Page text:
Remembering the Musical Legends and Stars Who Died in 2015
The following is a list of some of the notable musicians who passed away in 2015, including a few who performed in the Santa Barbara area in recent years. Some are well-known, many are not, but all are worthy of our respect.
R.I.P. — Rock In Peace.
by Jeff Moehlis
This article originally appeared here on noozhawk.com.
“The King of the Blues,” B.B. King was one of the best-known and best-loved blues musicians in history. He started his recording career in 1949, and over the years his repertoire grew to include classics like “The Thrill is Gone,” “Everyday I Have the Blues” and “Rock Me Baby.”
Every note counted when he played his Gibson guitar named Lucille, with a signature style of bent strings and wide vibrato. Click here for a 2012 review of his concert at the Chumash Casino Resort in Santa Ynez.
King died May 14, 2015, at age 89.
Weiland died Dec. 3, 2015, at age 48.
One of the singers for Three Dog Night, Cory Wells sang lead on “Mama Told Me (Not to Come)” and “Eli’s Coming.” A few months before his death, fellow Three Dog Night singer Danny Hutton said, “Cory’s such a gifted guy, that blues voice of his, the timbre in his voice and the riffs and stuff. There’s only one guy like that.”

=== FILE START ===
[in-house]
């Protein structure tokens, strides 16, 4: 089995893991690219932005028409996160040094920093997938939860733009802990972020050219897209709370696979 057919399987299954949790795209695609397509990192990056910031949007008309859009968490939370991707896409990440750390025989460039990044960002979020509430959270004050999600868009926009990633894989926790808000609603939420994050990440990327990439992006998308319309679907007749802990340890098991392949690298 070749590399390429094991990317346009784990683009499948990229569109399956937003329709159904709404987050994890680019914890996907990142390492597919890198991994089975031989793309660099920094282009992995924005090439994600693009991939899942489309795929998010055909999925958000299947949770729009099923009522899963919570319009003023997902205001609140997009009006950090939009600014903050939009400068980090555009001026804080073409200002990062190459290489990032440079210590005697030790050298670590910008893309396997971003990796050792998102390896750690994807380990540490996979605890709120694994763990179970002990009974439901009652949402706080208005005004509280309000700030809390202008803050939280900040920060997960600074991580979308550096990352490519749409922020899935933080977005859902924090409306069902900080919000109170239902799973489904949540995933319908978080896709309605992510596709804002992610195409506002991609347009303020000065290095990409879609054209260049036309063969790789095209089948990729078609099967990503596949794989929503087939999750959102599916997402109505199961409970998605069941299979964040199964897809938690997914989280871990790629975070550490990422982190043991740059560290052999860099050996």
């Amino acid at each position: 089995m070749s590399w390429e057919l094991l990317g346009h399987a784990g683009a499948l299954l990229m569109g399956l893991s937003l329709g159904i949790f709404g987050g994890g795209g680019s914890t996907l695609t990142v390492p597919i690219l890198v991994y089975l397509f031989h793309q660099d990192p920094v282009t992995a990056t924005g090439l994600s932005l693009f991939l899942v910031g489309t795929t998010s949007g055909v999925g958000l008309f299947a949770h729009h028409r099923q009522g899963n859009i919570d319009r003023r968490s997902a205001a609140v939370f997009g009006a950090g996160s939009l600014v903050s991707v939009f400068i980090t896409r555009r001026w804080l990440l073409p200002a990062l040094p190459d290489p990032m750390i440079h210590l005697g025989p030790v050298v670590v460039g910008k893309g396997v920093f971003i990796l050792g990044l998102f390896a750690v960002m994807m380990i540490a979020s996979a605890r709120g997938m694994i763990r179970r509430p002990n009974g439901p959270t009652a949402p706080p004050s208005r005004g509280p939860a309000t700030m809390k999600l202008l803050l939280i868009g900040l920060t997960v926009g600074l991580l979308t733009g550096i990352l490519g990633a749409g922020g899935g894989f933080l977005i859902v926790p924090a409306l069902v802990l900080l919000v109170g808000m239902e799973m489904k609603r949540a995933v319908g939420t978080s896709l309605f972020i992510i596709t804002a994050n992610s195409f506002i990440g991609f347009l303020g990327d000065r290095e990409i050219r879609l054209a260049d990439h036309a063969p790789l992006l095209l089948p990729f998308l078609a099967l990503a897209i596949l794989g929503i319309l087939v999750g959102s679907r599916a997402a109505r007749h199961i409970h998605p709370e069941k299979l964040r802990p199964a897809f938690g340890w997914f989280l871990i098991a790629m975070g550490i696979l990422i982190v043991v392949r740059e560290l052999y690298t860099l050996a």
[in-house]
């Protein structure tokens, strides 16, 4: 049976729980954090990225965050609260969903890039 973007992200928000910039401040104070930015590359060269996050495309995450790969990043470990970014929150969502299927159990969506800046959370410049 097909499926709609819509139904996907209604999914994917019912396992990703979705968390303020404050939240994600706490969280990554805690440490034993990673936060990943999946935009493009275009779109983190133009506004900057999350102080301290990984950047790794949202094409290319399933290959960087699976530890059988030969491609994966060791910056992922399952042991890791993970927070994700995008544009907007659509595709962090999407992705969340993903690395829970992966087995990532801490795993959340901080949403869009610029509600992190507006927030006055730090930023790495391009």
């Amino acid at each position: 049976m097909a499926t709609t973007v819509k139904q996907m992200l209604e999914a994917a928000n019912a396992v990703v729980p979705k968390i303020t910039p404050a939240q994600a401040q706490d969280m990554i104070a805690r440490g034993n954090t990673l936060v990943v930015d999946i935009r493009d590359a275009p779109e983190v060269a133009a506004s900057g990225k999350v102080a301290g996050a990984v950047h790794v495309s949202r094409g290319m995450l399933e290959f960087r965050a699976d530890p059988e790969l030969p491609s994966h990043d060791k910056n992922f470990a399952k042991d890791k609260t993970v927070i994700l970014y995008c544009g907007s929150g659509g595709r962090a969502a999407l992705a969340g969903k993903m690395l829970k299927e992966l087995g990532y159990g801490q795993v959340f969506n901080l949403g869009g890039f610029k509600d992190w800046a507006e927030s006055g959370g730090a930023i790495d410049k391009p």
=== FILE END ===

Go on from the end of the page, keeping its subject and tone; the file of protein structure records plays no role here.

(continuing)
Click here for a review of the Three Dog Night concert at the Chumash Casino in August.
Wells died Oct. 20, 2015, at age 74.
Allen Toussaint has left an incredible mark on music over the years. As a songwriter, he penned classics like “Working in the Coalmine,” “Southern Nights” and “Fortune Teller.” As a producer, he brought his magic touch to noted recordings by the likes of Dr. John (“Right Place, Wrong Time,” “Such a Night”), The Meters (“Cissy Strut,” the Fire on the Bayou album), and Labelle (“Lady Marmalade”). He also recorded several acclaimed solo albums, did horn arrangements for The Band and Paul Simon, and worked with Paul McCartney, Elvis Costello, Lee Dorsey and many, many more.